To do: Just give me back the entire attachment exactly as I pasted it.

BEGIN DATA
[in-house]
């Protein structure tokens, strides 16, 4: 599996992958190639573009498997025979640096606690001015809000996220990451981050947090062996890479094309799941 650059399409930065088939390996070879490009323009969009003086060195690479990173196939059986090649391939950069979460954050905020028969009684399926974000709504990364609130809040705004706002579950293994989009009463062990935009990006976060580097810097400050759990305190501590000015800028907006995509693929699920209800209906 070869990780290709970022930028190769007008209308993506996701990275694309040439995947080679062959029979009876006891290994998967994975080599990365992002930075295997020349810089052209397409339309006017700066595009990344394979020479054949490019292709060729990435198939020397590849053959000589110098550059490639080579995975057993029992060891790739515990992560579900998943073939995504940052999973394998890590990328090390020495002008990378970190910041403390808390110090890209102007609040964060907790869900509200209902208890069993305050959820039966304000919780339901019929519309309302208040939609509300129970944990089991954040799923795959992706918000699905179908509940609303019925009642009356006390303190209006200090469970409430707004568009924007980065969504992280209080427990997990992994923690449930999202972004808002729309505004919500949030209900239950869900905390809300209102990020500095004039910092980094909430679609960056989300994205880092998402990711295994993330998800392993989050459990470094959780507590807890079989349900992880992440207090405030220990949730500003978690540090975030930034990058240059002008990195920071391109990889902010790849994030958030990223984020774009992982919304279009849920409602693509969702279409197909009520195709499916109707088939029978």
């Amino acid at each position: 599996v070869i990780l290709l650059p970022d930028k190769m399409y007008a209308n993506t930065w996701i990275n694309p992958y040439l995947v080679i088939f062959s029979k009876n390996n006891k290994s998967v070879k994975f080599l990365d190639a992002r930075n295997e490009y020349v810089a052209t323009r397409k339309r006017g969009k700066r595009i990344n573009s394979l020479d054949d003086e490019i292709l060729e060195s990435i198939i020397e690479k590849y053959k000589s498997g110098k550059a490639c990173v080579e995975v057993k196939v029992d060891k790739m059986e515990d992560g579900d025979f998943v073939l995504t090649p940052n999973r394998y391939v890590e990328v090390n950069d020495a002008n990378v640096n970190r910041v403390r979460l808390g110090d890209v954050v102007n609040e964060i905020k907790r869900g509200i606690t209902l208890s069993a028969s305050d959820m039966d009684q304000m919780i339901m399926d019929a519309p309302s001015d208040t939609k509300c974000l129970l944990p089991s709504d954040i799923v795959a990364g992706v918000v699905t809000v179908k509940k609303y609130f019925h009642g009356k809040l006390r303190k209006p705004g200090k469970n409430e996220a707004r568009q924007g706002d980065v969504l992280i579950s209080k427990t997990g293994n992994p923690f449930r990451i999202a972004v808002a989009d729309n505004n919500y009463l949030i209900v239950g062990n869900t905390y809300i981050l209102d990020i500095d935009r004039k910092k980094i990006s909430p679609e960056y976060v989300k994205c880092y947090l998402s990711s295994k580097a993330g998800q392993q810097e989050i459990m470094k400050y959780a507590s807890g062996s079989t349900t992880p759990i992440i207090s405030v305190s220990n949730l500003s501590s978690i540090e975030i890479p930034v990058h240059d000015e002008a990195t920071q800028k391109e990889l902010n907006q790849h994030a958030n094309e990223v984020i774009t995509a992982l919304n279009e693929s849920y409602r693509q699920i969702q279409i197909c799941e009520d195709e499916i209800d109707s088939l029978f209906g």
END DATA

[in-house]
């Protein structure tokens, strides 16, 4: 599996992958190639573009498997025979640096606690001015809000996220990451981050947090062996890479094309799941 650059399409930065088939390996070879490009323009969009003086060195690479990173196939059986090649391939950069979460954050905020028969009684399926974000709504990364609130809040705004706002579950293994989009009463062990935009990006976060580097810097400050759990305190501590000015800028907006995509693929699920209800209906 070869990780290709970022930028190769007008209308993506996701990275694309040439995947080679062959029979009876006891290994998967994975080599990365992002930075295997020349810089052209397409339309006017700066595009990344394979020479054949490019292709060729990435198939020397590849053959000589110098550059490639080579995975057993029992060891790739515990992560579900998943073939995504940052999973394998890590990328090390020495002008990378970190910041403390808390110090890209102007609040964060907790869900509200209902208890069993305050959820039966304000919780339901019929519309309302208040939609509300129970944990089991954040799923795959992706918000699905179908509940609303019925009642009356006390303190209006200090469970409430707004568009924007980065969504992280209080427990997990992994923690449930999202972004808002729309505004919500949030209900239950869900905390809300209102990020500095004039910092980094909430679609960056989300994205880092998402990711295994993330998800392993989050459990470094959780507590807890079989349900992880992440207090405030220990949730500003978690540090975030930034990058240059002008990195920071391109990889902010790849994030958030990223984020774009992982919304279009849920409602693509969702279409197909009520195709499916109707088939029978």
């Amino acid at each position: 599996v070869i990780l290709l650059p970022d930028k190769m399409y007008a209308n993506t930065w996701i990275n694309p992958y040439l995947v080679i088939f062959s029979k009876n390996n006891k290994s998967v070879k994975f080599l990365d190639a992002r930075n295997e490009y020349v810089a052209t323009r397409k339309r006017g969009k700066r595009i990344n573009s394979l020479d054949d003086e490019i292709l060729e060195s990435i198939i020397e690479k590849y053959k000589s498997g110098k550059a490639c990173v080579e995975v057993k196939v029992d060891k790739m059986e515990d992560g579900d025979f998943v073939l995504t090649p940052n999973r394998y391939v890590e990328v090390n950069d020495a002008n990378v640096n970190r910041v403390r979460l808390g110090d890209v954050v102007n609040e964060i905020k907790r869900g509200i606690t209902l208890s069993a028969s305050d959820m039966d009684q304000m919780i339901m399926d019929a519309p309302s001015d208040t939609k509300c974000l129970l944990p089991s709504d954040i799923v795959a990364g992706v918000v699905t809000v179908k509940k609303y609130f019925h009642g009356k809040l006390r303190k209006p705004g200090k469970n409430e996220a707004r568009q924007g706002d980065v969504l992280i579950s209080k427990t997990g293994n992994p923690f449930r990451i999202a972004v808002a989009d729309n505004n919500y009463l949030i209900v239950g062990n869900t905390y809300i981050l209102d990020i500095d935009r004039k910092k980094i990006s909430p679609e960056y976060v989300k994205c880092y947090l998402s990711s295994k580097a993330g998800q392993q810097e989050i459990m470094k400050y959780a507590s807890g062996s079989t349900t992880p759990i992440i207090s405030v305190s220990n949730l500003s501590s978690i540090e975030i890479p930034v990058h240059d000015e002008a990195t920071q800028k391109e990889l902010n907006q790849h994030a958030n094309e990223v984020i774009t995509a992982l919304n279009e693929s849920y409602r693509q699920i969702q279409i197909c799941e009520d195709e499916i209800d109707s088939l029978f209906g």